New York: Embattled Japanese automaker Toyota announced on Tuesday it was temporarily suspending sales of its 2010 Lexus GX 460 SUV in North America after a safety warning by a top US consumer magazine.
Consumer Reports gave the sports utility vehicle a rare “Don’t Buy: Safety Risk” rating after conducting tests on the car.
When pushed to its limits, the rear of the GX “slid out until the vehicle was almost sideways before the electronic stability control system was able to regain control,” the magazine said.
“We believe that in real-world driving, that situation could lead to a rollover accident, which could cause serious injury or death,” it added, while cautioning it was “not aware of any such reports.”
In response to the Consumer Reports warning, Toyota said it had asked its dealers to “temporarily suspend sales of the 2010 GX 460” in the United States, but insisted it was “confident that the GX meets our high safety standards.”
Toyota also asked dealers in Canada “to temporarily suspend delivery” of the same model, the company said.
The automaker has recalled millions of cars in the United States since late 2009, over a series of problems linked to “unintended acceleration.”
The recalls have caused an outcry in the United States, with Toyota executives hauled over the coals by Congress and the company’s previously stellar reputation for safety left in tatters.
Toyota said it was concerned by the Consumer Reports rating and had not experienced any similar problems in its own tests. It offered to provide a loaner car to concerned GX 460 owners until it identified a remedy.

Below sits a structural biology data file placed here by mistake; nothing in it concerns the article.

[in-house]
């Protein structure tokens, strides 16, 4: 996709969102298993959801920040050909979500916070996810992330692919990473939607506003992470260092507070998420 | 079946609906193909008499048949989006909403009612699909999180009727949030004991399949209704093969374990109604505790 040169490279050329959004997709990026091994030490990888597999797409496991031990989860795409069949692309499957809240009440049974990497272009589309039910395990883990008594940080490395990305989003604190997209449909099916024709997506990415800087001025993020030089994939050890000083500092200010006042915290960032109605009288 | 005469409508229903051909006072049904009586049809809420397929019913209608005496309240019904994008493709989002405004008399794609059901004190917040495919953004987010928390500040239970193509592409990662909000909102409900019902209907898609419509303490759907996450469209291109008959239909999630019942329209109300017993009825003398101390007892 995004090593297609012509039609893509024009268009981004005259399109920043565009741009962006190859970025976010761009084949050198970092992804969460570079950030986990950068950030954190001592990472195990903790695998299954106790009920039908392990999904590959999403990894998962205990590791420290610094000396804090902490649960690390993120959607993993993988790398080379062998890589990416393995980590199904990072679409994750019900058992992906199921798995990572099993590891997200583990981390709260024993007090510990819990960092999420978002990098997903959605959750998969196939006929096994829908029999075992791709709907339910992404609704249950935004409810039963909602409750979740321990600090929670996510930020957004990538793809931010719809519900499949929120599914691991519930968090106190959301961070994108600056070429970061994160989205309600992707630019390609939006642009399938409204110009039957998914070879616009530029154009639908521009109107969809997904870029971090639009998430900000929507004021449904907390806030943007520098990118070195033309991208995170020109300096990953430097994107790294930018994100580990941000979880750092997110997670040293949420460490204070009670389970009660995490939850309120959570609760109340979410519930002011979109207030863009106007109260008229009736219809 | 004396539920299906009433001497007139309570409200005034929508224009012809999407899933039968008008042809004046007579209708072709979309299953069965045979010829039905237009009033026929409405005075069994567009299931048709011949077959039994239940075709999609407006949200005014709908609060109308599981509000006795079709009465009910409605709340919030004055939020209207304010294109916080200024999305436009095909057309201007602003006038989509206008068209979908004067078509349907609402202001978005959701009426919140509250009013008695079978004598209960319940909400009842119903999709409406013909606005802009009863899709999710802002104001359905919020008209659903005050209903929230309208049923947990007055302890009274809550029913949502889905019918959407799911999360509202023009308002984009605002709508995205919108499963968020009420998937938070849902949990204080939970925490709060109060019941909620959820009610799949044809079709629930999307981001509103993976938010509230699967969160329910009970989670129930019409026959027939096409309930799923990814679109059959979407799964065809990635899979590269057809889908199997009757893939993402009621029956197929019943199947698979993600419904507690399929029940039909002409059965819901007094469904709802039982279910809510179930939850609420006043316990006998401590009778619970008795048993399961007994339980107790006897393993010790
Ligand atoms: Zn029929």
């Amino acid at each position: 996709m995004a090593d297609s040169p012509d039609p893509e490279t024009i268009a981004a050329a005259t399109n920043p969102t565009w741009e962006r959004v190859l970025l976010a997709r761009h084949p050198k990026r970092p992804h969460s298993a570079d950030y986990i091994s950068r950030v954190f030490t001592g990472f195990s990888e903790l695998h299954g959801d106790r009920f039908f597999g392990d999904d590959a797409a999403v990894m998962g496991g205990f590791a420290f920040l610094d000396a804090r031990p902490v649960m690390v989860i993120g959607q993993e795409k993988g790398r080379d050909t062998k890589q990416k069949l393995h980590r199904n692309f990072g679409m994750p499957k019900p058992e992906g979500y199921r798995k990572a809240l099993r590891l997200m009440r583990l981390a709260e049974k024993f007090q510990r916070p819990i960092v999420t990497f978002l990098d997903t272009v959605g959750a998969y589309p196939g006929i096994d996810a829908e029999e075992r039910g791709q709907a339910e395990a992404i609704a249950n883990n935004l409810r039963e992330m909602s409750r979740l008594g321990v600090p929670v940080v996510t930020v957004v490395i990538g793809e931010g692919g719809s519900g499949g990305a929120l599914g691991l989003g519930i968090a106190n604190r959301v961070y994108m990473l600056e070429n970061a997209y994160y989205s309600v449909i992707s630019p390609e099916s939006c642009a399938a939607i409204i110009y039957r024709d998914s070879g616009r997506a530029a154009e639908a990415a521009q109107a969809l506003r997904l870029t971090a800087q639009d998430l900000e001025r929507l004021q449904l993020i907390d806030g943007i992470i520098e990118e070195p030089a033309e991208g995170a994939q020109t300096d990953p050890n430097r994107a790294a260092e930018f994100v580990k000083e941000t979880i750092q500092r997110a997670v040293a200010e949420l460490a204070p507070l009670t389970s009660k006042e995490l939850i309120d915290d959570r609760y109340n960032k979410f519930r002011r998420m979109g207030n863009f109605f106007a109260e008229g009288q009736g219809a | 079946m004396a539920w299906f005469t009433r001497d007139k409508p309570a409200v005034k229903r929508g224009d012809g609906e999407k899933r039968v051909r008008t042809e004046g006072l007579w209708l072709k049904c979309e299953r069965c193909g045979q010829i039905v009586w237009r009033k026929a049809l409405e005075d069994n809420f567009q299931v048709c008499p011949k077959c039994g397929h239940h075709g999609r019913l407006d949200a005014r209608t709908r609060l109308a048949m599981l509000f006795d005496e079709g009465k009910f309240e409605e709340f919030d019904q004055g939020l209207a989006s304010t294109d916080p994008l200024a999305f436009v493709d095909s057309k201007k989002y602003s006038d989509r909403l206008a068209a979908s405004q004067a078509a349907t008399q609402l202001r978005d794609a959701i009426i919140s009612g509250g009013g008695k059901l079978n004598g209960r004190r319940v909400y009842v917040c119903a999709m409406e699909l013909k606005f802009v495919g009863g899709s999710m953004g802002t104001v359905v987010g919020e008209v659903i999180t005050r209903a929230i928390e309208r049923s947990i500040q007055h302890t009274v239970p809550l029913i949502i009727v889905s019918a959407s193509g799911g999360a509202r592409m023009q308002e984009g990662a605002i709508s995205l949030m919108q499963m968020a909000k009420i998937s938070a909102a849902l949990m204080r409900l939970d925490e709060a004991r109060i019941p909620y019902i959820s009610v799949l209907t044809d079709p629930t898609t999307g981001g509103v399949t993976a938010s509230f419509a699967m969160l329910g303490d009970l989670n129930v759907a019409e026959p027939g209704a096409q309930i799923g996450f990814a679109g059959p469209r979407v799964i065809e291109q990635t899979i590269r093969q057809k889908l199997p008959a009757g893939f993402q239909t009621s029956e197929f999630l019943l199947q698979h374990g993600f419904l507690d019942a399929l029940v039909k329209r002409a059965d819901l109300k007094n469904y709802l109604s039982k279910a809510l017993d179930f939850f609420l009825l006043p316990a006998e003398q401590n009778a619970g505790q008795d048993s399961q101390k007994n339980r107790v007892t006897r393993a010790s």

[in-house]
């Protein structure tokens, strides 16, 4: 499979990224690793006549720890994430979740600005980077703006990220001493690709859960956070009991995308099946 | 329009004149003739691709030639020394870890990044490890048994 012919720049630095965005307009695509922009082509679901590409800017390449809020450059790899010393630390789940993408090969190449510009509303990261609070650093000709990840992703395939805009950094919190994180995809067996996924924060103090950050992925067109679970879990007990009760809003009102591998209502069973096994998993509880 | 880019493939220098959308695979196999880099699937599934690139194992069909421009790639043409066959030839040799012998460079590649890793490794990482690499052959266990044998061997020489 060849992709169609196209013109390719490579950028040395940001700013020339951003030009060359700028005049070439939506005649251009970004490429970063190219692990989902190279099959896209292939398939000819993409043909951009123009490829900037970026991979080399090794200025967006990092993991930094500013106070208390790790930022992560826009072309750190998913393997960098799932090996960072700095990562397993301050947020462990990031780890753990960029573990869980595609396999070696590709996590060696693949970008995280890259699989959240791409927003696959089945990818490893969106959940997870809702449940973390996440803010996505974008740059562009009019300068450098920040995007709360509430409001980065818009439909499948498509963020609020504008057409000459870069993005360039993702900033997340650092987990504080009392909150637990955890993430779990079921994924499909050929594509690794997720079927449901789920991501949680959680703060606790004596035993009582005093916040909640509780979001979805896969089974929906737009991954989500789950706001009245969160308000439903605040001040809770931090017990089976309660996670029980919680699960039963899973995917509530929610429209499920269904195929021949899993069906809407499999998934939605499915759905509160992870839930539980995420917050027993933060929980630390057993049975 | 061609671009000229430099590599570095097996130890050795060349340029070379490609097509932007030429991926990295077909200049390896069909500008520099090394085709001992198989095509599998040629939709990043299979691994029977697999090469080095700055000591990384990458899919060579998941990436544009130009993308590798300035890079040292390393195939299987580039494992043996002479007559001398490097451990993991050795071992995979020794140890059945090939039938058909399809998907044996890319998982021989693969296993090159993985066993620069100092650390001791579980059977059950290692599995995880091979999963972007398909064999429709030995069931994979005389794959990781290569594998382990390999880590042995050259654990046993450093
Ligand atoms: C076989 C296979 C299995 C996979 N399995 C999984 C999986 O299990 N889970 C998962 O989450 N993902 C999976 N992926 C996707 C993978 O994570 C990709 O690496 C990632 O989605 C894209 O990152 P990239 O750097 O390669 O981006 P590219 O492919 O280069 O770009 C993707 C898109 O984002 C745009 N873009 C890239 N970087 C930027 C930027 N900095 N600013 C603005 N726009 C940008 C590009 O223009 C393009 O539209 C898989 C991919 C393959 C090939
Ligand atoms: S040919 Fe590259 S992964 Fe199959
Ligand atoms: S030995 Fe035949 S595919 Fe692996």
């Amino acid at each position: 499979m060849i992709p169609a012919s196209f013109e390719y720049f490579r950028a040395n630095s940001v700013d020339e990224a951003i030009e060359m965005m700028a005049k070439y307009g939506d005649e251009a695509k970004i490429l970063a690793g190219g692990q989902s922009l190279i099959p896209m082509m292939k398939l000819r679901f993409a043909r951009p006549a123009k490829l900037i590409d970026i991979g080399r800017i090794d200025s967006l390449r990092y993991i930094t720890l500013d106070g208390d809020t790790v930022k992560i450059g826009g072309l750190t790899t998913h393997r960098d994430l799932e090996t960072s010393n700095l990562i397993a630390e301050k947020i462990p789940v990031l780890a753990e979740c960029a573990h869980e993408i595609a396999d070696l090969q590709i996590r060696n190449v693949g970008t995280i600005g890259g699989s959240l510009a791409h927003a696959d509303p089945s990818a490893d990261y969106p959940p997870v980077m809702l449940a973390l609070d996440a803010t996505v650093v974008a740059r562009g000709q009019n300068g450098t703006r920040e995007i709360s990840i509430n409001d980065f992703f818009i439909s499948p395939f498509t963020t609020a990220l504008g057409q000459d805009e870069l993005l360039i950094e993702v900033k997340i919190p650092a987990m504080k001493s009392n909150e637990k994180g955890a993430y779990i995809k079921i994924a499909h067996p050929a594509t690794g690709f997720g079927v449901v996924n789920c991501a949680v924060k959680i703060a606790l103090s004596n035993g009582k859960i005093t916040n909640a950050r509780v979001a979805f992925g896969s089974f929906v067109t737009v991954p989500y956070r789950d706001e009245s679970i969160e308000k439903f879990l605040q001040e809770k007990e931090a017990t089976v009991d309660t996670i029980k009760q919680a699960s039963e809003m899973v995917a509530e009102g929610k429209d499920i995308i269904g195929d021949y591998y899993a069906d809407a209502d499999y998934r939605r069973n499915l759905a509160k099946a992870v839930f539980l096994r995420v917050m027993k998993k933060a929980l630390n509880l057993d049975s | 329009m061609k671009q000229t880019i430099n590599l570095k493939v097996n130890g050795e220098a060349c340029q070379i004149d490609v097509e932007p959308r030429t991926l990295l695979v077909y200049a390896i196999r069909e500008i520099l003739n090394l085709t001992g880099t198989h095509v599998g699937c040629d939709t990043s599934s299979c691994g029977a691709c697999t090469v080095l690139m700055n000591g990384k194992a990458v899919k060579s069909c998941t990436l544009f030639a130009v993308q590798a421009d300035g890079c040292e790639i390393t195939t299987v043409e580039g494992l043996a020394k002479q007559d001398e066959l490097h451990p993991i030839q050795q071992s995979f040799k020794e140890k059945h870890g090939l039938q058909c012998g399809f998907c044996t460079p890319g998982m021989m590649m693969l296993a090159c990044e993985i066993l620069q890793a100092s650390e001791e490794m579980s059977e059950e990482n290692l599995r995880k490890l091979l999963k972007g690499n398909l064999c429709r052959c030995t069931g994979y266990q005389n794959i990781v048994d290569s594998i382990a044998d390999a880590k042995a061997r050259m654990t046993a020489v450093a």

“For more than 20 years, Lexus has made customer safety and satisfaction our highest priorities. We are taking the situation with the GX 460 very seriously and are determined to identify and correct the issue Consumer Reports identified,” Toyota said.
“Our engineering teams are vigorously testing the GX using Consumer Reports’ specific parameters to identify how we can make the GX’s performance even better.”
The company faces a record 16.4-million-dollar fine in the United States for hiding dangerous defects in its cars from consumers and watchdogs.
And its troubles are not over yet, with the National Highway Transport Safety Administration (NHTSA) warning Toyota in a letter obtained Saturday by AFP that it could slap another fine on the Japanese carmaker.
Toyota recalled more than nine million vehicles worldwide, including more than six million in the United States, mainly for involuntary acceleration problems but also for some faulty brakes on some hybrid vehicles.
Toyota has been hit with at least 97 lawsuits seeking damages for injury or death linked to sudden acceleration and 138 class action lawsuits from angry customers suing to recoup losses in the resale value of Toyota vehicles following the recalls.
It has also suspended production of some Lexus models in Japan over problems with the breaking system.